The treatment panel was similar for all our patients: pain was treated by commonly used analgesics and anti-inflammatory drugs, i.e paracetamol, tramadol and ibuprofen. Only one patient was treated with morphine. No patients with diabetes were enrolled. The following post-operative complications were excluded: pain in the area where the needle was inserted, temporary numbness or weakness in one or both legs, bleeding in the injection area. Infection in the injection area, nerve damage, paralysis, stroke and even death [1].

Cryoanalgesia was performed by means of a cryogenic probe and direct fluoroscopy guidance [1]. A local anesthetic is used in this procedure to numb the skin and underlying tissues. A catheter is then inserted into this area. A cryobrobe is threaded through the catheter. Once the specific nerve area is identified, the freezing process begins. This can take 2–3 minutes and may be repeated in order to cover one’s pain. The procedure involves the application of extreme cold to specific tissues in the area and is targeted at large sensory nerves and surrounding tissues. The probe is inserted using a thermal shield to minimize soft tissue affection.

Results are obtained with the visual analog scale VAS [9] evaluation and the Patients’ Global Impression of Change (PGIC) scale [10] . The patients underwent a 4-month follow-up.


The Visual Analog Scale scores are shown in Table 1.

Table 1. Visual Analog Scale values (means ± SD)

  Basal condition 1 month 2 months 3 months 4 months
Facet 8 ± 1 5 ± 1 4 ± 1 2 ± 1 4 ± 1
Knee 8 ± 1 5 ± 1 4 ± 2 2 ± 2 4 ± 2
Sacroiliac 8 ± 2 5 ± 0 4 ± 1 2 ± 0 4 ± 0
Total 8 ± 1 5 ± 1 4 ± 1 2 ± 1 4 ± 1
P-value P < 0.0001

All patients were satisfied at 1 month after cryoablation, with an evaluation of “moderately better” on the PGIC scale. Moreover, 83.3% of the patients (15/18) described the change in activity limitations, symptoms, emotions and overall quality of life from 5 (moderately better) to 6 (better). Only two patients, treated for articular lumbar facet, and one patient, treated for knee pain, showed a worse condition than the first month (“almost the same”, 2 PGIC point) and did not change their score. The best scores were reached in the third month namely: a great deal better, and a considerable improvement that has made all the difference. At 4 months, we observed a decrease in the score from 7 to 6, which means “better”, a definite improvement that has made a real and worthwhile difference. All the scores are show in Table 2.

Table 2. Patients’Global Impression of Change scale (means ± SD)

  1 month 2 months 3 months 4 months
Facet 5 ± 1 6 ± 1 7 ± 1 6 ± 1
Knee 5 ± 0 6 ± 2 7 ± 2 6 ± 2
Sacroiliac 5 ± 1 6 ± 0 7 ± 1 6 ± 0
Total 5 ± 1 6 ± 1 7 ± 1 6 ± 1

1: no change, 2: almost the same, 3: a little better, 4: somewhat better, 5: moderately better, 6: better, 7: a great deal better


Cryoanalgesia involves the technique of blocking peripheral nerve endings through freezing. It is an interventional pain therapy that seems less popular than newer techniques such as pulsed radiofrequency ablation [11]. Brechner et al. [12] studied the effects of percutaneous cryoneuroablation of the lumbar facet in patients with neck and lower back pain, finding that there was 70% pain relief after 1 hour, a relief which lasted 1 week and which by 3 months had returned to the baseline.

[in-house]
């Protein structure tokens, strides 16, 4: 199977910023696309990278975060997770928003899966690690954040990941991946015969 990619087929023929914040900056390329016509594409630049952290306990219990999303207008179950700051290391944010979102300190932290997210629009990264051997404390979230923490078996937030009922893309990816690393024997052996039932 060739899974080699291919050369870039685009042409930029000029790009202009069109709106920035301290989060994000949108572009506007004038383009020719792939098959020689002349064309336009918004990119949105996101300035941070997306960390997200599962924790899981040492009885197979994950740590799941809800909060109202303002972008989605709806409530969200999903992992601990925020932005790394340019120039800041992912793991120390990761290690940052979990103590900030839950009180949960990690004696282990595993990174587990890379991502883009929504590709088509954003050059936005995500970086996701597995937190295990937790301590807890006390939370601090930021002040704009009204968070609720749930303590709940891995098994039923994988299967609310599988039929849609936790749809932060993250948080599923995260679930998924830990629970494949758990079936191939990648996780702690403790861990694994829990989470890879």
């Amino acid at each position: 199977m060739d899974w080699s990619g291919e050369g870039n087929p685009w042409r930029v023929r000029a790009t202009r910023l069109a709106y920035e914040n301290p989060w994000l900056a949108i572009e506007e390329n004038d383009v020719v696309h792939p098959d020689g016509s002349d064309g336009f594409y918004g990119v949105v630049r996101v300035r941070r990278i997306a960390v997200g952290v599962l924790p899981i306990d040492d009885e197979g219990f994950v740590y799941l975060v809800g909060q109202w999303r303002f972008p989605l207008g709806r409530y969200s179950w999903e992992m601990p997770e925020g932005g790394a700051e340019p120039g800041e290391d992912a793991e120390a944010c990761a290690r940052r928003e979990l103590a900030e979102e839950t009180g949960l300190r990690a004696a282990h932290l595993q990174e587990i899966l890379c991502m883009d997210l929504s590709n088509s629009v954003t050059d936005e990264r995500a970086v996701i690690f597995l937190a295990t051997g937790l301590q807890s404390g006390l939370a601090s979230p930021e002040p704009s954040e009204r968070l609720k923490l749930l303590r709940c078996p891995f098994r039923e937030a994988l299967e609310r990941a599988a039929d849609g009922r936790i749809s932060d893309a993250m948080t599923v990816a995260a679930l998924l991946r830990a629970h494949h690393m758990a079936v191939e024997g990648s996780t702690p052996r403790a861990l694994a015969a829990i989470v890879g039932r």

Lloyd et al. [13] and Evans et al. [14] used cryoanalgesia to treat the sacral nerve roots in patients with intractable sciatica and perineal pain.

Ross et al. described 23 patients with complete, but only short term relief from lumbar facet blocks: While 21 had complete relief for a follow up of 6 months to two years, two patients had a return of pain six to eight months later.

Schuster et al. [15] studied 52 patients followed-up for a 13-month period, 47 of whom had significant relief of lower back pain after cryoneuroablation, and only one needing a repeat cryoanalgesia when the pain recurred after a 9-month pain free period. Regarding knee pain, there are no references concerning cryoanalgesia for the management of this pain, even if it is possible to find references about cold therapy [16].

Trescot [1] stated that sensation to the joint is expected to return in two to six months as the nerve regenerates. Our research showed a significant, favorable change in score from 5 to 7, and a 2-point change is significant from their last reported score. The best outcome was shown in the third month, with a 2-point change compared with the 1 month’s score.

Our research has the limit of the small number of patients and of a limited follow-up period.

Patients reported pain relief for several months following this procedure. While some patients can report complete pain relief, this cannot be expected for all patients. In most patients, pain will be reduced to a more tolerable level. It can be considered as an effective, minimally invasive treatment for these kinds of conditions, and offers the benefit of being a fast procedure with long-term pain relief and, typically, a very short post-operative recovery period. Furthermore, we are the first to describe cryoanalgesia In total knee replacement pain.


  1. Source of funding: San Carlo Clinic, Paderno Dugnano.
  2. The authors declare no conflict of interest.


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Corresponding author:
Martina Bellini, MD
Pain Management Unit
San Carlo Clinic Paderno Dugnano (Ml), Italy


Received: 4.11.2014
Accepted: 10.12.2014